Our health-care system could be fixed by smart public-spirited people in a weekend, but in our current democracy it is very hard to budge the blockade, and things may need to get much worse and Republicans boosted back into power and they can propose the very same legislation they are adamantly opposed to now and the system will change a little bit...

When you've driven the car into the swamp -- up to our eyeballs in debt, fighting two wars in behalf of shaky regimes, trying to keep a lid on Iran, Congress in a frozen stupor -- and then you throw mudballs at the tow-truck driver, you are betting on the electorate having the memory of a guppy. You can parade up and down stark naked and pretend it's very fine silk and fool a lot of people, but eventually word will get around.

27 February 2010

Recent posts at Neatorama

A video by a staff member at the Walker Art Center explains how they distinguish art from trash. (They put labels on the art).

Booksellers who buy books find unusual - and sometimes valuable - things inside them.

A coffin that screws into the ground.  Theoretically.

The world's largest book is an atlas.  Surprisingly, it's 350 years old.

A pair of very unusual 18th century baby rattles/teething toys.

A color video of the streets of London -- in 1927!

An optical illusion.

An earthquake centered in Illinois last month demonstrates that not all fault lines are in California.

It is now theoretically possible to clone Neanderthals.  Genetic material is available, and technology can probably accomplish the task.  The question is... should it be done?

Links to galleries of the decorative art of Mehndi.

A video of kids diving at a rocky swimming hole in Duluth.

"The Sign of the Horns" and what it means.

Before there was Express Mail, there were "feather letters."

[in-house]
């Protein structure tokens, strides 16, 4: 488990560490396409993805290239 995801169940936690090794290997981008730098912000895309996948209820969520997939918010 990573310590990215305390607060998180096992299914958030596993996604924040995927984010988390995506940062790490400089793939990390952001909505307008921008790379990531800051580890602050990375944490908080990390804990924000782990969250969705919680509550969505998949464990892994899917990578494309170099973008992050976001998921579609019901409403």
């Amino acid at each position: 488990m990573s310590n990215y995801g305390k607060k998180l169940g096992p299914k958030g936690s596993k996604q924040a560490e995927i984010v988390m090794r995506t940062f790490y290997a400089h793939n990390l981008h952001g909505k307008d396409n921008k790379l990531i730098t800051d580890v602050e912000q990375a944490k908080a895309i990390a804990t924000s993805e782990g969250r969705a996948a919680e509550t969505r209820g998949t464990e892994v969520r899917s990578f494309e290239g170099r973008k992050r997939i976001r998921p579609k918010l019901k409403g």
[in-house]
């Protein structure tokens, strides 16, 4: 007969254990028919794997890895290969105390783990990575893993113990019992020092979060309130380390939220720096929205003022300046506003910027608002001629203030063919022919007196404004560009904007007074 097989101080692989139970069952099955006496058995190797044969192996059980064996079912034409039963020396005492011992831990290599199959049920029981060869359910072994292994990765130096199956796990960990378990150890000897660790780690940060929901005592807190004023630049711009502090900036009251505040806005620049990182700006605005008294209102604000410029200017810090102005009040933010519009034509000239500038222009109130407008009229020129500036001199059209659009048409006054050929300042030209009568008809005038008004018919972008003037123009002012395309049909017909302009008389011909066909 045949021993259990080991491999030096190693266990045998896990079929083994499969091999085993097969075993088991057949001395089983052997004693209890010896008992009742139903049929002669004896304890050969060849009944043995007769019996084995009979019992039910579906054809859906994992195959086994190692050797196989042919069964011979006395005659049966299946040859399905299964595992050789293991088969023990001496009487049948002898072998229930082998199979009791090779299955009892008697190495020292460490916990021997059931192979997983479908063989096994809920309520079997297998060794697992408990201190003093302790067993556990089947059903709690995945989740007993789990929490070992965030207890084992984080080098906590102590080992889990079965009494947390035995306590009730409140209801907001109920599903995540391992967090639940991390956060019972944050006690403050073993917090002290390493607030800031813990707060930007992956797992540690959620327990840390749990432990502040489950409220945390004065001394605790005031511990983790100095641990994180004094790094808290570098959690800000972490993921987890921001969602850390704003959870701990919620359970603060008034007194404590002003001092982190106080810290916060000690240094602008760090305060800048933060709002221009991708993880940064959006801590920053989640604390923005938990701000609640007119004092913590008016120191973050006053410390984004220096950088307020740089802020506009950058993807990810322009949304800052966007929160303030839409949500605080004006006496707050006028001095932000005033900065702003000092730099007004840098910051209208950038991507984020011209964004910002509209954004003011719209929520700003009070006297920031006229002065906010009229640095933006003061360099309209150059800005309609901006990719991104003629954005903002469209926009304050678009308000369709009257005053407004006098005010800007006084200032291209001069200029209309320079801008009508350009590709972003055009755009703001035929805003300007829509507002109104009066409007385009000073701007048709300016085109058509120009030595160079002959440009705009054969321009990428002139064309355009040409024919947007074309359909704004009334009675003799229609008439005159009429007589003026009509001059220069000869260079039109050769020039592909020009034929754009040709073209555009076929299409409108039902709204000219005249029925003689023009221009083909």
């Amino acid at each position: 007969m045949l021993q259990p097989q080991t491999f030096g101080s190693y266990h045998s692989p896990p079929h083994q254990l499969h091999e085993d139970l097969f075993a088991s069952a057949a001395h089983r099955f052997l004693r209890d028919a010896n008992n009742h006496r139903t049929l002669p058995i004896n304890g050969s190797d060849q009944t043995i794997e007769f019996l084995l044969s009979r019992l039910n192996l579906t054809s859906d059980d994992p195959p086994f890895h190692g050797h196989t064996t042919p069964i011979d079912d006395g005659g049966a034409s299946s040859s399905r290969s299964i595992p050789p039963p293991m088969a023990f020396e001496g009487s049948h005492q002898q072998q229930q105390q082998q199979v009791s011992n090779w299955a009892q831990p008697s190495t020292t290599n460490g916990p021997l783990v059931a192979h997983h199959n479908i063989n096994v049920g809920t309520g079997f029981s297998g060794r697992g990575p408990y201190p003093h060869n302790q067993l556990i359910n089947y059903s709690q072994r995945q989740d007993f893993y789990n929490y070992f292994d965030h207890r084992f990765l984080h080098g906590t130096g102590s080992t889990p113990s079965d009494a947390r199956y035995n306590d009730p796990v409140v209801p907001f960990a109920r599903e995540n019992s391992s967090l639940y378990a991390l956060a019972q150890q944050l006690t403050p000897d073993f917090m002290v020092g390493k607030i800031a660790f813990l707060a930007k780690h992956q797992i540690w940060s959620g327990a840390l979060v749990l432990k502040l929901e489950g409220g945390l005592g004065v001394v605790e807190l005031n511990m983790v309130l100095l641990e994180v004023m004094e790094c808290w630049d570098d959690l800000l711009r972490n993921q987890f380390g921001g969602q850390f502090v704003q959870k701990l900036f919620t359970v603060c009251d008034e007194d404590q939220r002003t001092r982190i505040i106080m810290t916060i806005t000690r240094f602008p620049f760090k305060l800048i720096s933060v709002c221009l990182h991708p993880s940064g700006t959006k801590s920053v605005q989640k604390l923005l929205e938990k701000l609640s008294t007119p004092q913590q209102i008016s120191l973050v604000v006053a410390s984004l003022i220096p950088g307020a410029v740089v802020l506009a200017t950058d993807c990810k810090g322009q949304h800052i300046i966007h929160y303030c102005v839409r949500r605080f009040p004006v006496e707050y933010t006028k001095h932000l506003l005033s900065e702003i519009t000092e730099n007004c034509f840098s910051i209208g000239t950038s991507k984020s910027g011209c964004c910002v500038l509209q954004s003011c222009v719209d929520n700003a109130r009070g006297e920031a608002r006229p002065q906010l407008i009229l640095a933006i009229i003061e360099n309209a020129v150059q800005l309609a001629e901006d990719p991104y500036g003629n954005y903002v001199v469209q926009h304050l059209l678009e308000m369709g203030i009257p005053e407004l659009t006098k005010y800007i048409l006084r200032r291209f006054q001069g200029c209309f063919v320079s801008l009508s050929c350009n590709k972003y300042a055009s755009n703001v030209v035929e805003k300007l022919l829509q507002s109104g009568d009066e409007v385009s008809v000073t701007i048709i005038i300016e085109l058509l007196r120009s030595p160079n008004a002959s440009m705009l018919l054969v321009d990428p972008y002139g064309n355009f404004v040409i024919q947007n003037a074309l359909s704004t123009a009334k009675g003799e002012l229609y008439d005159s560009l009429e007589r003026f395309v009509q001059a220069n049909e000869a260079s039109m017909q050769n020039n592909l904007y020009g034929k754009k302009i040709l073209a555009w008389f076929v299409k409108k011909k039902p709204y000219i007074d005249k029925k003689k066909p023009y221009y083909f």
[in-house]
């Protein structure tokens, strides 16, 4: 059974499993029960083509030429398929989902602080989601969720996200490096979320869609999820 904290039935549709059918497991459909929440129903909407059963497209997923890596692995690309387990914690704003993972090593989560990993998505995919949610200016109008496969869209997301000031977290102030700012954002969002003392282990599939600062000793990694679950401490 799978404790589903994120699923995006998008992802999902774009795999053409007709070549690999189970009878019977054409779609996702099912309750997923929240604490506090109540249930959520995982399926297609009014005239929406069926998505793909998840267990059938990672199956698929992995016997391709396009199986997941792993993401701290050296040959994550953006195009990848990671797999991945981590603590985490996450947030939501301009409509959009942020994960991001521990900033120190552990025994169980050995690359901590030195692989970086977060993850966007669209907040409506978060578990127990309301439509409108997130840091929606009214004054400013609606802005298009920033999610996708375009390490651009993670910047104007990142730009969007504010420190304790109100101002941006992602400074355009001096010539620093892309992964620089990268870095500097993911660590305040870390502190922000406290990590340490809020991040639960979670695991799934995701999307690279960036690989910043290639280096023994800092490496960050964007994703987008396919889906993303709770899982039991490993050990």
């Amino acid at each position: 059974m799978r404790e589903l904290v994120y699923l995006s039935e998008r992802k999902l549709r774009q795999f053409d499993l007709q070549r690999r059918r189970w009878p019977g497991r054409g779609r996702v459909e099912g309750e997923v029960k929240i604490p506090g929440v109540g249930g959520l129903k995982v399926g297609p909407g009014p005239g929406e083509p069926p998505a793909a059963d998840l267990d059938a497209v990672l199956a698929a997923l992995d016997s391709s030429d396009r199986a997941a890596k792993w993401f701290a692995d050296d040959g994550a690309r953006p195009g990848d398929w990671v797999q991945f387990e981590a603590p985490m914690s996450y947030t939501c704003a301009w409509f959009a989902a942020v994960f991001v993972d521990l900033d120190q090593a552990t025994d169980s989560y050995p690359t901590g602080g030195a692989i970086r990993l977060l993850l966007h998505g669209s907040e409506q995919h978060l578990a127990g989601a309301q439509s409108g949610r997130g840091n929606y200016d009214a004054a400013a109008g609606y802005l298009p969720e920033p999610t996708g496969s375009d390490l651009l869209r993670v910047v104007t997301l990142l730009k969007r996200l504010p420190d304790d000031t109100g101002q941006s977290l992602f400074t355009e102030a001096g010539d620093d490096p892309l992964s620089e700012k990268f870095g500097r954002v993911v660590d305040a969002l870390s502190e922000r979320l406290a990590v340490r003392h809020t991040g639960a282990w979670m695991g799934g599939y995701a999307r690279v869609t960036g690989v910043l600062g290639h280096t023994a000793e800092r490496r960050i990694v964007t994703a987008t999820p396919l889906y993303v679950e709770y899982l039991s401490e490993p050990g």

A young woman has just beaten the world's best male bowlers in the world's most prestigious bowling tournament.

"Facilitated communication" is a bogus technique.

There are "Indians" in Russia who appear very similar to "American" Indians.

When Elizabethans went to the theater to watch plays by DeVere and Marlowe, the nobility ate crabs and the commoners ate oysters.

Braille is dying, replaced by electronic media, and some educators are worried about this turn of events.

The first movie of Alice in Wonderland was made in 1903.  Here it is - in its entirety.

Young chimpanzees do better on tests of short-term memory than college students.

"Alphabet Shoot" is another physics-based flash game.  I've solved all the levels except 24, 29, 30, and 3 of the custom levels.  Update - finally got 24 and one more of the customs.  Second update - FINALLY got 29; you have to load all three cannons first, then fire D, S, and F in succession.  And got 30 with the recommended combination shots.

As with all my smorgasbord-type posts, the photos above are unrelated.  These come from a National Geographic's International Photography Contest last year, and they all biggify quite nicely.

Economic smörgåsbord